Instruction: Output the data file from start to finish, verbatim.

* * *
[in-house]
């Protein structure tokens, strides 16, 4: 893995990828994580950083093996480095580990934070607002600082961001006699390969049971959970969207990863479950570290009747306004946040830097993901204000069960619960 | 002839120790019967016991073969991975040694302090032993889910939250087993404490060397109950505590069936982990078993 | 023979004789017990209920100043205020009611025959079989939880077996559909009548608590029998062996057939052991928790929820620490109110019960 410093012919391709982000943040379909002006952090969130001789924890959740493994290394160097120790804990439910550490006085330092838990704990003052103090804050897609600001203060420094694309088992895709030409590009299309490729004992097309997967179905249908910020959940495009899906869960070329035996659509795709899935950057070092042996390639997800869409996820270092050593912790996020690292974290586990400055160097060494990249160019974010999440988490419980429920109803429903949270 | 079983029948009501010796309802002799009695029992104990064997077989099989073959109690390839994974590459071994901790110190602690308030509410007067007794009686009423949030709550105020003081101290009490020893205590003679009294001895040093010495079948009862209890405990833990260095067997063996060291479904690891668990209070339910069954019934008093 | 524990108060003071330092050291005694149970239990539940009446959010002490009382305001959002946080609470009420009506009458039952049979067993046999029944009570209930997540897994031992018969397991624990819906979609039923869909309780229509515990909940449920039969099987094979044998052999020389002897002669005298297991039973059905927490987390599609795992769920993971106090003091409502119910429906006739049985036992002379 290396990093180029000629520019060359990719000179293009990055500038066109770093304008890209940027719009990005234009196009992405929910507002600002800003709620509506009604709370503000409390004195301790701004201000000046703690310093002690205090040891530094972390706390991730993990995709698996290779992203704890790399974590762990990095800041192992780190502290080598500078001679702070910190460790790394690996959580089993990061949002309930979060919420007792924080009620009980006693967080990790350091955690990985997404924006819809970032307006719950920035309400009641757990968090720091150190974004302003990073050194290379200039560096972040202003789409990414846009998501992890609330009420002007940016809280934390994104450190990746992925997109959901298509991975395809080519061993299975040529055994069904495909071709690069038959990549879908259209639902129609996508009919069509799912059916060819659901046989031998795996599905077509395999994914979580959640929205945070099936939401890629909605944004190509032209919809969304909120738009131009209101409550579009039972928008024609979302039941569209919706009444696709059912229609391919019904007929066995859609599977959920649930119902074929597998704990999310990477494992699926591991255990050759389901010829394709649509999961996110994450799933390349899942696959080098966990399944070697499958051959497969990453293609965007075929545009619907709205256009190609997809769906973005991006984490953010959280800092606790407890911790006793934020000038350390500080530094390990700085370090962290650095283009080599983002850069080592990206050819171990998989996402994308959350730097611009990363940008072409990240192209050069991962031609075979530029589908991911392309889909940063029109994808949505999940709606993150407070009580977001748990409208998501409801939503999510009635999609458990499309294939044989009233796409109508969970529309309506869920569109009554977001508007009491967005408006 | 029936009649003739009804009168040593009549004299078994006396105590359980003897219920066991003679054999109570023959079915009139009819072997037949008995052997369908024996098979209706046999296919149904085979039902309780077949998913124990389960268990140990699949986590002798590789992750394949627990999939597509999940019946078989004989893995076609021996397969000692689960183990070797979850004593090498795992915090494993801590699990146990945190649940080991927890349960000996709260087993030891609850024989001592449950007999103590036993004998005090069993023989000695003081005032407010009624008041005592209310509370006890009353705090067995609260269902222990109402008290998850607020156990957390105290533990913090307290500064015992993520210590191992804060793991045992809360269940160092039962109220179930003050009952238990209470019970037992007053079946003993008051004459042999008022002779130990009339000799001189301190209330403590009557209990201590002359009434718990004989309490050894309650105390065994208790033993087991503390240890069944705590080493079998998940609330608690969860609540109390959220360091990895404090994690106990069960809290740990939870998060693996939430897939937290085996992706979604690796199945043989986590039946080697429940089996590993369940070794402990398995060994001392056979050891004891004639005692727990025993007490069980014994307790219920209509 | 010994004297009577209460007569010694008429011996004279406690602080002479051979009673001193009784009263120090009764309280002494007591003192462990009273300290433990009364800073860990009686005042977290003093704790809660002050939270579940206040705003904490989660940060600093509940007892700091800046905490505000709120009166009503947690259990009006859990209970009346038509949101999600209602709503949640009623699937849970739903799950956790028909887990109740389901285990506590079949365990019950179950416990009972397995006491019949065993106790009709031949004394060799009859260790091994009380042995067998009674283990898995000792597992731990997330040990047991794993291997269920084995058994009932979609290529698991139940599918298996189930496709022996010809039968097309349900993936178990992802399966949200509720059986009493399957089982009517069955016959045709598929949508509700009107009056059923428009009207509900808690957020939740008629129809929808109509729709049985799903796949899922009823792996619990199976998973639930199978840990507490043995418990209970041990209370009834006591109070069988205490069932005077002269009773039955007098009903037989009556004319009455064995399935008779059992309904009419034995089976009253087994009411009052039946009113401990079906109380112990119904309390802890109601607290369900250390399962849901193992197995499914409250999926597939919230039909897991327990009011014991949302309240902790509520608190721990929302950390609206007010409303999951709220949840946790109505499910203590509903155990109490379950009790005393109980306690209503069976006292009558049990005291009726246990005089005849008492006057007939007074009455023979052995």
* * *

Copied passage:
[in-house]
């Protein structure tokens, strides 16, 4: 893995990828994580950083093996480095580990934070607002600082961001006699390969049971959970969207990863479950570290009747306004946040830097993901204000069960619960 | 002839120790019967016991073969991975040694302090032993889910939250087993404490060397109950505590069936982990078993 | 023979004789017990209920100043205020009611025959079989939880077996559909009548608590029998062996057939052991928790929820620490109110019960 410093012919391709982000943040379909002006952090969130001789924890959740493994290394160097120790804990439910550490006085330092838990704990003052103090804050897609600001203060420094694309088992895709030409590009299309490729004992097309997967179905249908910020959940495009899906869960070329035996659509795709899935950057070092042996390639997800869409996820270092050593912790996020690292974290586990400055160097060494990249160019974010999440988490419980429920109803429903949270 | 079983029948009501010796309802002799009695029992104990064997077989099989073959109690390839994974590459071994901790110190602690308030509410007067007794009686009423949030709550105020003081101290009490020893205590003679009294001895040093010495079948009862209890405990833990260095067997063996060291479904690891668990209070339910069954019934008093 | 524990108060003071330092050291005694149970239990539940009446959010002490009382305001959002946080609470009420009506009458039952049979067993046999029944009570209930997540897994031992018969397991624990819906979609039923869909309780229509515990909940449920039969099987094979044998052999020389002897002669005298297991039973059905927490987390599609795992769920993971106090003091409502119910429906006739049985036992002379 290396990093180029000629520019060359990719000179293009990055500038066109770093304008890209940027719009990005234009196009992405929910507002600002800003709620509506009604709370503000409390004195301790701004201000000046703690310093002690205090040891530094972390706390991730993990995709698996290779992203704890790399974590762990990095800041192992780190502290080598500078001679702070910190460790790394690996959580089993990061949002309930979060919420007792924080009620009980006693967080990790350091955690990985997404924006819809970032307006719950920035309400009641757990968090720091150190974004302003990073050194290379200039560096972040202003789409990414846009998501992890609330009420002007940016809280934390994104450190990746992925997109959901298509991975395809080519061993299975040529055994069904495909071709690069038959990549879908259209639902129609996508009919069509799912059916060819659901046989031998795996599905077509395999994914979580959640929205945070099936939401890629909605944004190509032209919809969304909120738009131009209101409550579009039972928008024609979302039941569209919706009444696709059912229609391919019904007929066995859609599977959920649930119902074929597998704990999310990477494992699926591991255990050759389901010829394709649509999961996110994450799933390349899942696959080098966990399944070697499958051959497969990453293609965007075929545009619907709205256009190609997809769906973005991006984490953010959280800092606790407890911790006793934020000038350390500080530094390990700085370090962290650095283009080599983002850069080592990206050819171990998989996402994308959350730097611009990363940008072409990240192209050069991962031609075979530029589908991911392309889909940063029109994808949505999940709606993150407070009580977001748990409208998501409801939503999510009635999609458990499309294939044989009233796409109508969970529309309506869920569109009554977001508007009491967005408006 | 029936009649003739009804009168040593009549004299078994006396105590359980003897219920066991003679054999109570023959079915009139009819072997037949008995052997369908024996098979209706046999296919149904085979039902309780077949998913124990389960268990140990699949986590002798590789992750394949627990999939597509999940019946078989004989893995076609021996397969000692689960183990070797979850004593090498795992915090494993801590699990146990945190649940080991927890349960000996709260087993030891609850024989001592449950007999103590036993004998005090069993023989000695003081005032407010009624008041005592209310509370006890009353705090067995609260269902222990109402008290998850607020156990957390105290533990913090307290500064015992993520210590191992804060793991045992809360269940160092039962109220179930003050009952238990209470019970037992007053079946003993008051004459042999008022002779130990009339000799001189301190209330403590009557209990201590002359009434718990004989309490050894309650105390065994208790033993087991503390240890069944705590080493079998998940609330608690969860609540109390959220360091990895404090994690106990069960809290740990939870998060693996939430897939937290085996992706979604690796199945043989986590039946080697429940089996590993369940070794402990398995060994001392056979050891004891004639005692727990025993007490069980014994307790219920209509 | 010994004297009577209460007569010694008429011996004279406690602080002479051979009673001193009784009263120090009764309280002494007591003192462990009273300290433990009364800073860990009686005042977290003093704790809660002050939270579940206040705003904490989660940060600093509940007892700091800046905490505000709120009166009503947690259990009006859990209970009346038509949101999600209602709503949640009623699937849970739903799950956790028909887990109740389901285990506590079949365990019950179950416990009972397995006491019949065993106790009709031949004394060799009859260790091994009380042995067998009674283990898995000792597992731990997330040990047991794993291997269920084995058994009932979609290529698991139940599918298996189930496709022996010809039968097309349900993936178990992802399966949200509720059986009493399957089982009517069955016959045709598929949508509700009107009056059923428009009207509900808690957020939740008629129809929808109509729709049985799903796949899922009823792996619990199976998973639930199978840990507490043995418990209970041990209370009834006591109070069988205490069932005077002269009773039955007098009903037989009556004319009455064995399935008779059992309904009419034995089976009253087994009411009052039946009113401990079906109380112990119904309390802890109601607290369900250390399962849901193992197995499914409250999926597939919230039909897991327990009011014991949302309240902790509520608190721990929302950390609206007010409303999951709220949840946790109505499910203590509903155990109490379950009790005393109980306690209503069976006292009558049990005291009726246990005089005849008492006057007939007074009455023979052995």